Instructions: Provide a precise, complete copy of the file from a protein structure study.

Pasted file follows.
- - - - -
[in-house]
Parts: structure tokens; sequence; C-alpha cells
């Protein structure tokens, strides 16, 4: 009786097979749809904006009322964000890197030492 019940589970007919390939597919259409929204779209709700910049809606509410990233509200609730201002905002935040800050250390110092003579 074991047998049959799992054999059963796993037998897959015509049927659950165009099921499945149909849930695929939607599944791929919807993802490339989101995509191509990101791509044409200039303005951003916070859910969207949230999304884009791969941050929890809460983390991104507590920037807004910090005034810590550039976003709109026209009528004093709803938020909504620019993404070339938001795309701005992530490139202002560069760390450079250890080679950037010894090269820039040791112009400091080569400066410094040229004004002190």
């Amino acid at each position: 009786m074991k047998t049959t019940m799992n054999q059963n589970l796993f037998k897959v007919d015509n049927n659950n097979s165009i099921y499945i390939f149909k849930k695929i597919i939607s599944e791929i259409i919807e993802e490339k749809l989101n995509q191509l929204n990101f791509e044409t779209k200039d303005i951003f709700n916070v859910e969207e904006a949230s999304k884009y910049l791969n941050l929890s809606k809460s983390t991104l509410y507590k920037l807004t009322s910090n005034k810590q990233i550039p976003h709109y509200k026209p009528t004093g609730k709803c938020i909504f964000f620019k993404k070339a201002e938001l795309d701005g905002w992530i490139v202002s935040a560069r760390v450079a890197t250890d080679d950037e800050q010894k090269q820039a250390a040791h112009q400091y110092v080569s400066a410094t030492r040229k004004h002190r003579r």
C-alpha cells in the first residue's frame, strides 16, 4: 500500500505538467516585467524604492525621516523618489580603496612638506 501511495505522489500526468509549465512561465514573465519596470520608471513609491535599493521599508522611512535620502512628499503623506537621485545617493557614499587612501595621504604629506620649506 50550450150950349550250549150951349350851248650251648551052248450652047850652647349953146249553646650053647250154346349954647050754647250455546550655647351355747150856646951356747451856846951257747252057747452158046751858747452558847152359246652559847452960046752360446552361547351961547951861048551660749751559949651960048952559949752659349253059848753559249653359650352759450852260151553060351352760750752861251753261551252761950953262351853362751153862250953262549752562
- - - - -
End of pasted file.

[in-house]
Parts: structure tokens; sequence; C-alpha cells
């Protein structure tokens, strides 16, 4: 009786097979749809904006009322964000890197030492 019940589970007919390939597919259409929204779209709700910049809606509410990233509200609730201002905002935040800050250390110092003579 074991047998049959799992054999059963796993037998897959015509049927659950165009099921499945149909849930695929939607599944791929919807993802490339989101995509191509990101791509044409200039303005951003916070859910969207949230999304884009791969941050929890809460983390991104507590920037807004910090005034810590550039976003709109026209009528004093709803938020909504620019993404070339938001795309701005992530490139202002560069760390450079250890080679950037010894090269820039040791112009400091080569400066410094040229004004002190």
């Amino acid at each position: 009786m074991k047998t049959t019940m799992n054999q059963n589970l796993f037998k897959v007919d015509n049927n659950n097979s165009i099921y499945i390939f149909k849930k695929i597919i939607s599944e791929i259409i919807e993802e490339k749809l989101n995509q191509l929204n990101f791509e044409t779209k200039d303005i951003f709700n916070v859910e969207e904006a949230s999304k884009y910049l791969n941050l929890s809606k809460s983390t991104l509410y507590k920037l807004t009322s910090n005034k810590q990233i550039p976003h709109y509200k026209p009528t004093g609730k709803c938020i909504f964000f620019k993404k070339a201002e938001l795309d701005g905002w992530i490139v202002s935040a560069r760390v450079a890197t250890d080679d950037e800050q010894k090269q820039a250390a040791h112009q400091y110092v080569s400066a410094t030492r040229k004004h002190r003579r």
C-alpha cells in the first residue's frame, strides 16, 4: 500500500505538467516585467524604492525621516523618489580603496612638506 501511495505522489500526468509549465512561465514573465519596470520608471513609491535599493521599508522611512535620502512628499503623506537621485545617493557614499587612501595621504604629506620649506 50550450150950349550250549150951349350851248650251648551052248450652047850652647349953146249553646650053647250154346349954647050754647250455546550655647351355747150856646951356747451856846951257747252057747452158046751858747452558847152359246652559847452960046752360446552361547351961547951861048551660749751559949651960048952559949752659349253059848753559249653359650352759450852260151553060351352760750752861251753261551252761950953262351853362751153862250953262549752562